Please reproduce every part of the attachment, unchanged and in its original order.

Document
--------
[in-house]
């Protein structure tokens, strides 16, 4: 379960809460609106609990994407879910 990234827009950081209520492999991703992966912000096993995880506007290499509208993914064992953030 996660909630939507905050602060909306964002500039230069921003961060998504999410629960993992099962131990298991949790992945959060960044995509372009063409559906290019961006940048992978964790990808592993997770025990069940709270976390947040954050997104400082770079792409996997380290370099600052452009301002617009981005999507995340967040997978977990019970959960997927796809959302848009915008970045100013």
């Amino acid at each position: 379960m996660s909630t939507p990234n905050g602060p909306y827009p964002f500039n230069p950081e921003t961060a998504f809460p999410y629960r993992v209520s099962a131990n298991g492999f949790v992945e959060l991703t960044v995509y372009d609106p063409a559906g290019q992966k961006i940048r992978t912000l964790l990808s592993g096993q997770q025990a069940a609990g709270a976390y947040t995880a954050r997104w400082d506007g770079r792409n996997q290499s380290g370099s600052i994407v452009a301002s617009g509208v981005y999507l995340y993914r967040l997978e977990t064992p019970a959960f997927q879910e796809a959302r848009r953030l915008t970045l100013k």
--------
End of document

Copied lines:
[in-house]
């Protein structure tokens, strides 16, 4: 379960809460609106609990994407879910 990234827009950081209520492999991703992966912000096993995880506007290499509208993914064992953030 996660909630939507905050602060909306964002500039230069921003961060998504999410629960993992099962131990298991949790992945959060960044995509372009063409559906290019961006940048992978964790990808592993997770025990069940709270976390947040954050997104400082770079792409996997380290370099600052452009301002617009981005999507995340967040997978977990019970959960997927796809959302848009915008970045100013």
């Amino acid at each position: 379960m996660s909630t939507p990234n905050g602060p909306y827009p964002f500039n230069p950081e921003t961060a998504f809460p999410y629960r993992v209520s099962a131990n298991g492999f949790v992945e959060l991703t960044v995509y372009d609106p063409a559906g290019q992966k961006i940048r992978t912000l964790l990808s592993g096993q997770q025990a069940a609990g709270a976390y947040t995880a954050r997104w400082d506007g770079r792409n996997q290499s380290g370099s600052i994407v452009a301002s617009g509208v981005y999507l995340y993914r967040l997978e977990t064992p019970a959960f997927q879910e796809a959302r848009r953030l915008t970045l100013k």